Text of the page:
Tuition under fire

By By Natalie Hale

By Natalie Hale

Whispers echoed off the walls as the House Education Committee settled into the packed room.

More than 100 people gathered to hear legislators debate and vote on a measure to prohibit undocumented immigrants from paying tuition at the in-state tuition rate.

After engaging in a lengthy, emotionally charged debate, the committee voted nine to five to pass the bill and reject the existing law making the tuition break available for undocumented students.

Supporters of the bill argued that federal law prohibits the state from giving educational benefits or discounts to undocumented immigrants that are not available to all U.S. citizens, including students from outside the state.

The bill’s sponsor, Rep. Glenn Donnelson, R-North Ogden, feared the state could face legal repercussions if the current law is upheld. He said both California and Kentucky are currently facing lawsuits for similar legislation.

“The state is at risk of being sued $34 million for each year this law has been in action,” said Donnelson. “That is around $150 million. I don’t want our state to be liable; we don’t have that kind of money.”

Donnelson has tried for the past four years to block undocumented students from receiving the in-state tuition rate.

Opponents of the bill argued the current law allows students to contribute to the Salt Lake community after they graduate.

Kim Wirthlin, U vice president for government relations, defended maintaining the in-state tuition rate for undocumented students.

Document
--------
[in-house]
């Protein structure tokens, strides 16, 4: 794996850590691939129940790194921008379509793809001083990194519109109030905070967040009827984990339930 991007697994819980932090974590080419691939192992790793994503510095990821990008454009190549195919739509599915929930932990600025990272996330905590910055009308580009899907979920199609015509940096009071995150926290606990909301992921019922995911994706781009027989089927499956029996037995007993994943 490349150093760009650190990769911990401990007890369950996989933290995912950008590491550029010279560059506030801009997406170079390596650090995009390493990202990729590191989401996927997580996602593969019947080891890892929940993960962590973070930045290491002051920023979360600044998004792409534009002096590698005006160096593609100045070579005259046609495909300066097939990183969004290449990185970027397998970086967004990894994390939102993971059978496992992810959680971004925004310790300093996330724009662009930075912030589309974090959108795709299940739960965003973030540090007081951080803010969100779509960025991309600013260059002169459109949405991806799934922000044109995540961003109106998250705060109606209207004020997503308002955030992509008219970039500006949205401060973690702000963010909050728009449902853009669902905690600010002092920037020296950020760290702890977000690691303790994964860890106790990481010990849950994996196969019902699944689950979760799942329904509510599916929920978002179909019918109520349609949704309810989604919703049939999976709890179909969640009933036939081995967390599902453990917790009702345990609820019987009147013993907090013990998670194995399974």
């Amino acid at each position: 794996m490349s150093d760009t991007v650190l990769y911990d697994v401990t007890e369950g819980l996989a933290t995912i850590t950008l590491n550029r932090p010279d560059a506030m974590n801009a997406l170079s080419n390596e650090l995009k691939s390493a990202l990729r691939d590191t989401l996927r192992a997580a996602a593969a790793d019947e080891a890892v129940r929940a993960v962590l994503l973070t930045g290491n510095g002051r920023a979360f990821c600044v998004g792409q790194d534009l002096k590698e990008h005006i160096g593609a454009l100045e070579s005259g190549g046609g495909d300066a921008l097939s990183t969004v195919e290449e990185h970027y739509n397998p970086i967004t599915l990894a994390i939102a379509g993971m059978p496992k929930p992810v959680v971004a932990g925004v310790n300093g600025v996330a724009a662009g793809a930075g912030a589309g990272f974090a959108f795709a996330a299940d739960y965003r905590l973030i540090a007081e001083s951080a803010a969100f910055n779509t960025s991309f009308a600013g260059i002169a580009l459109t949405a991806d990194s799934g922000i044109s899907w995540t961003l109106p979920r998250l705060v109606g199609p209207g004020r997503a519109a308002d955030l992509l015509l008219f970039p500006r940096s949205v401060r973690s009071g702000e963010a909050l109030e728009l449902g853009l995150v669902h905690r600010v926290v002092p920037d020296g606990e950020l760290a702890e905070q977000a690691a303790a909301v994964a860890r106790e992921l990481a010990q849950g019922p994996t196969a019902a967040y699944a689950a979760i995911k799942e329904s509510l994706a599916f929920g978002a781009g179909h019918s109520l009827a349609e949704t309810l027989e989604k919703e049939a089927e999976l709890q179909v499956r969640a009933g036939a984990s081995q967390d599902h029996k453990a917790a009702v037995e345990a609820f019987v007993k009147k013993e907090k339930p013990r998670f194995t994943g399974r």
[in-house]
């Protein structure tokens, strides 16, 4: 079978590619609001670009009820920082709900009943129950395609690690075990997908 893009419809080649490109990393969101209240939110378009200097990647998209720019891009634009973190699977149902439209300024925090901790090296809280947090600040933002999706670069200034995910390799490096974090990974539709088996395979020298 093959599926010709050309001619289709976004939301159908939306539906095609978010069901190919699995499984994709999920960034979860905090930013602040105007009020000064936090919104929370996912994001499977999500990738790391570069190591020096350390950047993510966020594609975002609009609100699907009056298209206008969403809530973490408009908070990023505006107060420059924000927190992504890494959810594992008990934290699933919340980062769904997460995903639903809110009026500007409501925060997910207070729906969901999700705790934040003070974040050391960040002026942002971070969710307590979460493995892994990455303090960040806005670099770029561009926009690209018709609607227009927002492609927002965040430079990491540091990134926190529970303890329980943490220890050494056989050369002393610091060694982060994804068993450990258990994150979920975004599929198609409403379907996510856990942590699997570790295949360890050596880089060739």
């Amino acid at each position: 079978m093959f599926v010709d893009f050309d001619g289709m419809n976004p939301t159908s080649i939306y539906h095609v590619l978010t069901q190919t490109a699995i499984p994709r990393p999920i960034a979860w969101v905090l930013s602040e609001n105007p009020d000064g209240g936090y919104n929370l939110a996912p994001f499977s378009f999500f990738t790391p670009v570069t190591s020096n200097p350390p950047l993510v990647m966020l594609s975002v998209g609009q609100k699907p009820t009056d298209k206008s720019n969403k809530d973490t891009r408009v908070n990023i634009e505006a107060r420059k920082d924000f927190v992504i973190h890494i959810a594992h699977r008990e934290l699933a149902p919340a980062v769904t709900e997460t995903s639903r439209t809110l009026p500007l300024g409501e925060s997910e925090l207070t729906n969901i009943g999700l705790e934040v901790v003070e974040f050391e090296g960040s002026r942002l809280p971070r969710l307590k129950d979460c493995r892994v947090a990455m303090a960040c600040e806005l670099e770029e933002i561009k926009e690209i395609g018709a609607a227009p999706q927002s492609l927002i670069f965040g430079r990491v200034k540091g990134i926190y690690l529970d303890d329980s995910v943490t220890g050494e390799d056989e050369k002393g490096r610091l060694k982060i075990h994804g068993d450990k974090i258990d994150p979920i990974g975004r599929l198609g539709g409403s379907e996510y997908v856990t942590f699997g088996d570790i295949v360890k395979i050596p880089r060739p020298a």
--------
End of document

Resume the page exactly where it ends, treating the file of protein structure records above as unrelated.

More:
“These students are contributing to society and have done well in high school,” Wirthlin said. “They want to continue their education so they can make a difference and contribute to society in a positive way.”

Wirthlin said she knew this piece of legislation would be difficult to defeat from the get-go but that she is confident the bill will be defeated later in the process.

Jos Rodriguez, an undocumented student at the U, pleaded with the committee members to look beyond the legal aspects of the issue.

“I know I wouldn’t want to stare my little brother in the face and tell him that he can’t go to college like I did,” Rodriguez said as his eyes filled with tears.

While the bill passed out of committee with a solid majority, it will likely face strong opposition in the House and Senate along with the threat of a veto from Gov. Jon Huntsman Jr.

Lisa Roskelley, a spokesperson for Huntsman, wouldn’t say whether the governor plans to veto the bill if it comes to his desk, but said he “supports the law as it stands currently.”

Huntsman was quoted in The Salt Lake Tribune as saying that he would “strongly consider” vetoing the bill.

There are currently 62 undocumented students at the U receiving the in-state tuition rate.

To be eligible for the tuition break at the U, students must have attended a Utah high school for three or more years, have graduated in the state or received a GED and must file an affidavit stating they will work to legalize their status.